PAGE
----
Receiving a notice of default is bad news for any homeowner. The good news, however, is that you still have time to correct the default up until five days before the foreclosure sale. The amount of time that you have to act varies by state; in many cases it is 90 days. During that time you must pay off what you owe in full or work out some other arrangement with your lender if you want to save your home.
Notice of Default
A notice of default marks the beginning of the foreclosure process. A trustee who is selected by the lender issues the notice. The trustee typically must publish the notice in the local paper and file the notice with the local recorder's office. In some cases the notice must also be attached outside your house. The notice of default can be issued after missing as few as two consecutive mortgage payments.
A notice of default is issued in the course of a non-judicial foreclosure. This means that the foreclosure takes place outside of the court system under the supervision of the trustee. Not all states allow for non-judicial foreclosure. The other type of foreclosure is a judicial foreclosure which takes place within the court system. To begin this process the lender must send you a notice of intent to foreclose and then file a lawsuit with the local circuit court. Judicial foreclosures usually take several months longer than a non-judicial foreclosure and can include a deficiency judgment by which the defaulted borrower must pay the bank some or all of the loan's balance.
Once the notice of default is issued, the clock starts ticking. You have until five days before the final sale to cure the default in order to reinstate your mortgage. This period is known as the reinstatement period or also the silent period. In many states, including California, the reinstatement period lasts for 90 days. Other states range from 30 days to 150 days.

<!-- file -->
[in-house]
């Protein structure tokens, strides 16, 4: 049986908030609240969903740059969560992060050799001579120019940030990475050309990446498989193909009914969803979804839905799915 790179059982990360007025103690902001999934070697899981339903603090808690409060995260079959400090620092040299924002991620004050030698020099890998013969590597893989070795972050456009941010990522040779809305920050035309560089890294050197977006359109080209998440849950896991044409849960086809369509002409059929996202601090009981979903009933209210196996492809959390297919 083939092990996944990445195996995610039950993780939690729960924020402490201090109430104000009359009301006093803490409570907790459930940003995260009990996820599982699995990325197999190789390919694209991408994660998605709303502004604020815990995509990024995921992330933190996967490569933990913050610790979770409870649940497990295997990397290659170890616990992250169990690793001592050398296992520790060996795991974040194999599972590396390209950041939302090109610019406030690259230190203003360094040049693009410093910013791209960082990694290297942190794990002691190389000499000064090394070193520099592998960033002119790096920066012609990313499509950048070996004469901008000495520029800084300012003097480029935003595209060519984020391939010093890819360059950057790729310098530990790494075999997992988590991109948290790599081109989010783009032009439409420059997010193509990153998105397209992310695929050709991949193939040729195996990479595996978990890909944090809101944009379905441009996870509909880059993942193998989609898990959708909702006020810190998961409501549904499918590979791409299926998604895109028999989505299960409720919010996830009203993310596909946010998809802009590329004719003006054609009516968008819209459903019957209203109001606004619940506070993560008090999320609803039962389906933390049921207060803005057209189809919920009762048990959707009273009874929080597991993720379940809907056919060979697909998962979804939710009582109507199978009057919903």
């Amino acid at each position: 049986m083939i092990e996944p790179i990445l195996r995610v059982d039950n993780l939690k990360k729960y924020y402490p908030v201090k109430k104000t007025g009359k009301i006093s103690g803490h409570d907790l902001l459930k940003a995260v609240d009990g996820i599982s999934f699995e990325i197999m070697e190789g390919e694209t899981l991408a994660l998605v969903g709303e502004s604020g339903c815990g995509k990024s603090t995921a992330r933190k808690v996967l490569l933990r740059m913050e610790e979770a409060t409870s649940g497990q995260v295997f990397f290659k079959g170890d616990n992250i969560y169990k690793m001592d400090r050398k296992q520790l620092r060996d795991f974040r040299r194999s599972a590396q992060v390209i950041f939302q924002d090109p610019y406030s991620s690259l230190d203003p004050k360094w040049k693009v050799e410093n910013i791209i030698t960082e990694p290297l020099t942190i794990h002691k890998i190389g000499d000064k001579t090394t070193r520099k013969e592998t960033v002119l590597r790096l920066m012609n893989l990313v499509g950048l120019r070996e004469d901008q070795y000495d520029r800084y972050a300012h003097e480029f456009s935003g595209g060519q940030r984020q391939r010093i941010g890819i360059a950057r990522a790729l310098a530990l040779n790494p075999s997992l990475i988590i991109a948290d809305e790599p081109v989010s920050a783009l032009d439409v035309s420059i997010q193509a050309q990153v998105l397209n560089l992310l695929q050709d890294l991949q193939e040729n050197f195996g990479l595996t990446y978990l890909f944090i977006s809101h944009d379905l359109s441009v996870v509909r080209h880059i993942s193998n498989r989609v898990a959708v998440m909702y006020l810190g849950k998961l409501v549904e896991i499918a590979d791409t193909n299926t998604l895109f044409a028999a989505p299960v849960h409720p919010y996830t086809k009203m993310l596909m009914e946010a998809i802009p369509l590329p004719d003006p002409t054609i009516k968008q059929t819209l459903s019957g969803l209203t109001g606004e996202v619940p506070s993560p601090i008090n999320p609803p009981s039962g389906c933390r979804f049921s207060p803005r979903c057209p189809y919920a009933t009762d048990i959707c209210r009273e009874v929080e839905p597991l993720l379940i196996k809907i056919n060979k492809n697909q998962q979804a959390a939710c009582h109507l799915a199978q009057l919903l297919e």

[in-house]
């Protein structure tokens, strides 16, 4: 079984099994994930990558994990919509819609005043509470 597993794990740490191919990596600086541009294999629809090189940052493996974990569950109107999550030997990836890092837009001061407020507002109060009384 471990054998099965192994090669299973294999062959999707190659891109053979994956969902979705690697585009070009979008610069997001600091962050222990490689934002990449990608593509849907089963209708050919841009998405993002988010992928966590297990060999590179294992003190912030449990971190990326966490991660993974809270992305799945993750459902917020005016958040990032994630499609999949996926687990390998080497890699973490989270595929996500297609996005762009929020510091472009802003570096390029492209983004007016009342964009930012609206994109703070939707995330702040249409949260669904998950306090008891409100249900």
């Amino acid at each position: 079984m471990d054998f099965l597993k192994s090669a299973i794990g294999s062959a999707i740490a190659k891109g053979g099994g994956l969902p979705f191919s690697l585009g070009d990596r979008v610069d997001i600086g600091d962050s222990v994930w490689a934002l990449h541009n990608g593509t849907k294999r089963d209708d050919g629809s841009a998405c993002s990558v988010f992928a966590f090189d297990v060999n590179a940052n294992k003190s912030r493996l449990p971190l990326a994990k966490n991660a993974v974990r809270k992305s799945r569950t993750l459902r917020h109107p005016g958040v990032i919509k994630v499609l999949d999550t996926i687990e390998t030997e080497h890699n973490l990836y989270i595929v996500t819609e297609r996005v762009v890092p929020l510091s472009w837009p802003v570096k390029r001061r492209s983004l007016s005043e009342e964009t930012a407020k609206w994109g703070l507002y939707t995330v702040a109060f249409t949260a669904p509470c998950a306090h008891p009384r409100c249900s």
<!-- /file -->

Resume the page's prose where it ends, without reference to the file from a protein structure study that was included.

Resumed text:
If you think the lender made a mistake you must prove to the trustee that you made the payments. If you did not make the payments, the simplest way to cure the default is to pay off all of your missed payments and any fees. You might also be able to work out a repayment plan with your lender, or apply for a government-backed modification program to lower your payments. If you lost your job you might be eligible for an unemployment forbearance. If you are willing to leave your home, pursuing a short sale is another option to avoid foreclosure.
Sometime near the end of the reinstatement period, a notice of sale will be issued. This schedules the date that the foreclosure auction will take place.
Eviction and Redemption Period
Once the foreclosure is complete, prepare to be evicted. Many states, including California, give you 30 days to leave the home. A few states have a redemption period, during which you can reclaim title to your home by paying the entire unpaid debt and all of the foreclosure costs. This period can last for as few as 10 days in New Jersey to as long as two years in Tennessee.
Remember that a sale does not always take place 90 days after a notice of default is issued. Timetables for foreclosure vary widely by state, so be sure to check the laws in your state if you have received a notice.
- Property Radar: Non-Judicial Foreclosure Process
- Urban Strategies: Oakland Foreclosure Timeline
- Nolo: How Judicial Foreclosure Works
- Property Radar: Types of Foreclosure
- I Am Facing Foreclosure: Understanding the Foreclosure Process
- Zillow: Notice of Default
- Housing Education Program: Early Delinquency Intervention
- Federal Housing Finance Agency: An Overview of the Home Foreclosure Process
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